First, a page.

Banner image for Craft Beer Club's Thanksgiving Craft Beer Pairing Guide

Craft Beer Club's Thanksgiving Craft Beer Pairing Guide

Thanksgiving is a day for sharing. We share our day, our food, and our company. But it doesn’t have to stop there. You can also share a variety of Craft Beers.

The thing about Thanksgiving is that it boasts a huge spread of foods and flavors, so a beer that goes well with cranberry sauce might not go as well with green beans, you know? So, if you want to have a whole, all-encompassing spread of Craft Beers for this Thanksgiving, to get maximum enjoyment out of both your meal and your beer, you’re going to have to plan accordingly.

But, if planning isn’t one of your strong suits, we’re happy to help! Those of you who are lucky enough to receive our monthly Craft Beer Club shipments get to try a number of the brew styles mentioned below by simply opening your front door. With 4 different Brew Styles in each package you can easily try various styles with each Thanksgiving dish.

Let’s take a look at these most common Thanksgiving foods and the Craft Beers that pair well with them.

Dinner Entrees

Roasted chicken and beer

Turkey - Traditional

Traditional, baked turkey, often with stuffing, is warm, moist, and buttery; a deserved staple to many Thanksgiving Dinners.

To get the most out of your Turkey, pair it with a Brown or Golden Ale. Try to keep your Brown Ale on the softer side or it will overpower the turkey. What you’re looking for here is a nice, medium hoppy beer with just trace amounts of fruit. An American Golden Ale is also perfect because it picks up the Turkey’s flavor without changing it.

Fried turkey in a basket

Turkey - Fried

A lot of folk out there are now frying their turkey and I, for one, think it’s great! But the flavors of the turkey are different once fried and you’ll need a stronger beer to complement it over a traditional bird.

For a Fried Turkey look for those darker Brown Ales. Either go for a Nutty flavor or a Fruity Flavor depending on what you prefer. For me, there is nothing like a nice, nutty finish to go with the sharp flavors of a Fried Turkey.

Ham and beer


Sometimes a mistake is made during Thanksgiving and, for some reason, Ham is served (thanks, Mom). But then you realize that you don’t often have a nice, honey glazed ham topped with brown sugar so you just go with it.

For a ham you have a few options. You can pick it up with matching flavors, or you can pull your taste buds in completely different directions. For matching flavors go with a Hefeweizen where the soft, subtle spices carry the ham. For a complete contrast, go with a dark lager (our Bavarian Dark Lager was already mentioned as a good pairing with stuffing and mashed potatoes, don’t forget).

Side Dishes

Potatoes and beer

Stuffing & Mashed Potatoes

Stuffing and Mashed Potatoes are garlicky and herbal, thick and rich.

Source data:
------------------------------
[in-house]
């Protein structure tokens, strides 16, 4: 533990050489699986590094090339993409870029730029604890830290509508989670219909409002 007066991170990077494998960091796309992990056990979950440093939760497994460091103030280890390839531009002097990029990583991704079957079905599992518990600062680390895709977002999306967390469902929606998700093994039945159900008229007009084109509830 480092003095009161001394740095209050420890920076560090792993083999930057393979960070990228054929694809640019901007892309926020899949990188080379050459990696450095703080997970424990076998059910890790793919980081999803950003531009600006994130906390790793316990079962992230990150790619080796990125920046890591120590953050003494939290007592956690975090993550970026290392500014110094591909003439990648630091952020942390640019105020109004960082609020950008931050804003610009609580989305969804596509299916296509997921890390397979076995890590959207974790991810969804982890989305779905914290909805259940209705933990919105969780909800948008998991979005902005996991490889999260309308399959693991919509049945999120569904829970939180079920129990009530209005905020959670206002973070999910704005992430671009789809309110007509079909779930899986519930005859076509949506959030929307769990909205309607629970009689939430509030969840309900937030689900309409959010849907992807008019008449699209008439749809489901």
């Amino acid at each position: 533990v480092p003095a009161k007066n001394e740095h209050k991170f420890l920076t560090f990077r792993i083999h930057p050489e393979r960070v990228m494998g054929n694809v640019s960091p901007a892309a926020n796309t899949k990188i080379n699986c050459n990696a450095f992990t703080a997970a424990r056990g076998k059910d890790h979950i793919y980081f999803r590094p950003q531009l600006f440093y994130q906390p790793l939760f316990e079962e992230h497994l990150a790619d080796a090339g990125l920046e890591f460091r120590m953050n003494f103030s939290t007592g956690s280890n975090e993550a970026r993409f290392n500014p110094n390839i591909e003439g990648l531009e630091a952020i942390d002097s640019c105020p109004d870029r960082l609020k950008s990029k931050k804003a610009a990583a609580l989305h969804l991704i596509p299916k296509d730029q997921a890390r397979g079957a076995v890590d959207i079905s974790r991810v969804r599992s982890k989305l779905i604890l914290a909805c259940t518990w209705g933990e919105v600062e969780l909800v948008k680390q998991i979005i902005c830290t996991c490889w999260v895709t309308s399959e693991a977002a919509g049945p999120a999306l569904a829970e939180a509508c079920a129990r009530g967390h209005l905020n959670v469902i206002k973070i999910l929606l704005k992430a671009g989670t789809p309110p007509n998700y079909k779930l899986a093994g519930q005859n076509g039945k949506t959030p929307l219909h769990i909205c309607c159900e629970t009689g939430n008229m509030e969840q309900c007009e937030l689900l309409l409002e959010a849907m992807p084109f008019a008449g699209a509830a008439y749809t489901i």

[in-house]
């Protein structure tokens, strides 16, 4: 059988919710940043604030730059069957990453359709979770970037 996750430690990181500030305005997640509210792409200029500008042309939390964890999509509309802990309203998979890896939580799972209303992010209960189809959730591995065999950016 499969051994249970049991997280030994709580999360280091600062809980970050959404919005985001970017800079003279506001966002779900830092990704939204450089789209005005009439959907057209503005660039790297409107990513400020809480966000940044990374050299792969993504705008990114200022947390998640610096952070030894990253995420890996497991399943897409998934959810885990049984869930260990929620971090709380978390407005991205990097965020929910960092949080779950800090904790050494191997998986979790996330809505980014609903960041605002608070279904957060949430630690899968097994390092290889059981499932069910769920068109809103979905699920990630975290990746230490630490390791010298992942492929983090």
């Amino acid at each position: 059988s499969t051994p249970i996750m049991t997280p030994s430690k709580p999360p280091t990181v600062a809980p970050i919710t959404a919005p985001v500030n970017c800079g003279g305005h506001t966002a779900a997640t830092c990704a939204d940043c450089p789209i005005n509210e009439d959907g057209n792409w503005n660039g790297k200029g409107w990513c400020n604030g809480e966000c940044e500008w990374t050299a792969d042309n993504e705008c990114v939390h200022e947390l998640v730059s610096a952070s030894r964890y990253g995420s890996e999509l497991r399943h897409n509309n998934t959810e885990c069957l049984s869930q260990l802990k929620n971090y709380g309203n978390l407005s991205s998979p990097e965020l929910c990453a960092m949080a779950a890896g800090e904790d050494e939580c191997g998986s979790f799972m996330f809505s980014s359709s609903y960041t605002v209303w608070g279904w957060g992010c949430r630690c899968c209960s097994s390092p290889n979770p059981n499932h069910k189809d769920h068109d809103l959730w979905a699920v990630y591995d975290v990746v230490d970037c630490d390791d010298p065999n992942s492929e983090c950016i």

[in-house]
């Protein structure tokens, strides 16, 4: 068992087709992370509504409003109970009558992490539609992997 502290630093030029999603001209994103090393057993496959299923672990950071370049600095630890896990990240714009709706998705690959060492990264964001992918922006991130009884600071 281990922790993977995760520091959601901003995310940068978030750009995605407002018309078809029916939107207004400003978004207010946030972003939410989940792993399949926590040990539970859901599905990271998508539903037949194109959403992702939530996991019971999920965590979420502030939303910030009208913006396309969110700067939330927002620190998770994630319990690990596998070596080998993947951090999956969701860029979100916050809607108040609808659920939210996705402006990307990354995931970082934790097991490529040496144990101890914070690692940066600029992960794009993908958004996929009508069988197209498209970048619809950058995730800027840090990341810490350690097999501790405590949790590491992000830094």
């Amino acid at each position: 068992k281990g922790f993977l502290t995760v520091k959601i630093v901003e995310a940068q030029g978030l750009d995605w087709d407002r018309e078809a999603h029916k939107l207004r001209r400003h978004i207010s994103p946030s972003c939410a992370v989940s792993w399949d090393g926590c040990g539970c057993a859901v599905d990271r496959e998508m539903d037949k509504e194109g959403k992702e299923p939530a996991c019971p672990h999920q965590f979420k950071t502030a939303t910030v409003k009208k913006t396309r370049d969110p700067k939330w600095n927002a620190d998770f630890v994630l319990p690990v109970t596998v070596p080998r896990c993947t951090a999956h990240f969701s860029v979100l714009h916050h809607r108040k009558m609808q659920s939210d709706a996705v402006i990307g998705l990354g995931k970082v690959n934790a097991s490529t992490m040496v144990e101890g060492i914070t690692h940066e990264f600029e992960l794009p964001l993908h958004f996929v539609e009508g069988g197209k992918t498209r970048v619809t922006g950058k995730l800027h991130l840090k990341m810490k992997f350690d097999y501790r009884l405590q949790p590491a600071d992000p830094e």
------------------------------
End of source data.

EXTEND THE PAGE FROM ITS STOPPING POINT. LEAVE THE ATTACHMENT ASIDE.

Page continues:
You can go two ways here for your beer of choice. Go for something that acts as a cleanse, or go for something that creates a contrast. Because it’s Thanksgiving and a little gluttony can be forgiven, let’s go with contrast. A nice, Malty dark beer will do wonders here. One sip from a Bavarian Dark Lager will make the garlic and herbs pop in your next bite.

Cranberry sauce and beer

Cranberry Sauce

You might not think much of Cranberry sauce, but you sure notice it when it’s missing. Cranberry sauce is one of the most unique aspects of a Thanksgiving Dinner, no one really thinks about it until it’s not there, so make sure someone is in charge of this dish!

The tartness of Cranberries is a great big window for us to use a nice, sour beer. We don’t want to go fruity, as that will dilute what the sauce is already doing. But we can let the cranberries be more pronounced with a nice sour beer or a Saison.

Cheese and beer


A cheese plate is one of the most expected and enjoyed appetizers at a Thanksgiving! It’s a little bit like Cranberry sauce in the sense that no one really cares about it until it’s missing.

Cheeses have a large range of flavors, textures, and quality so recommending just one beer for them all is a little crazy. But, if you keep all your cheeses on the hard, aged side (which lets the rich, gooey desserts stand out more) then you just need one single beer to pair with it. Think Hops. Simple but unmistakable English IPAs will be your best bet, for sure.


Dessert is the real reason anyone does anything and I believe there are numbers that back that up. But pairing a dessert to the right craft beer is a bit harder than we’d like to admit. I’m going to break this up into three parts. Chocolate Desserts, Pumpkin Desserts, and Fruit Desserts.

Pumpking beer and pieFor a Chocolate Dessert you want something that can hang with the chocolate. Plain chocolate needs a porter or stout. Dark chocolate needs a darker ale such as a Scotch Ale. Chocolates with nuts needs a Brown Ale.

For Pumpkin Desserts you want to find something spicy. Spiced ales go great as does the more subtle spiced beers like Belgian Witbier or a Hefeweizen.

You’re in luck with Fruity Desserts because they actually pair great with the beers already mentioned for desserts. A dark lager lets the fruit play off of another flavor. A spicy beer will act as a backdrop for the natural sweetness to shine through.

Getting the right Craft Beer for this Thanksgiving is already in the bag. All you have to do is take a look at what’s being served and make a few overlapping decisions to have a great meal, with some great people, and some great craft beer!

Cheers to you and have a Happy Thanksgiving!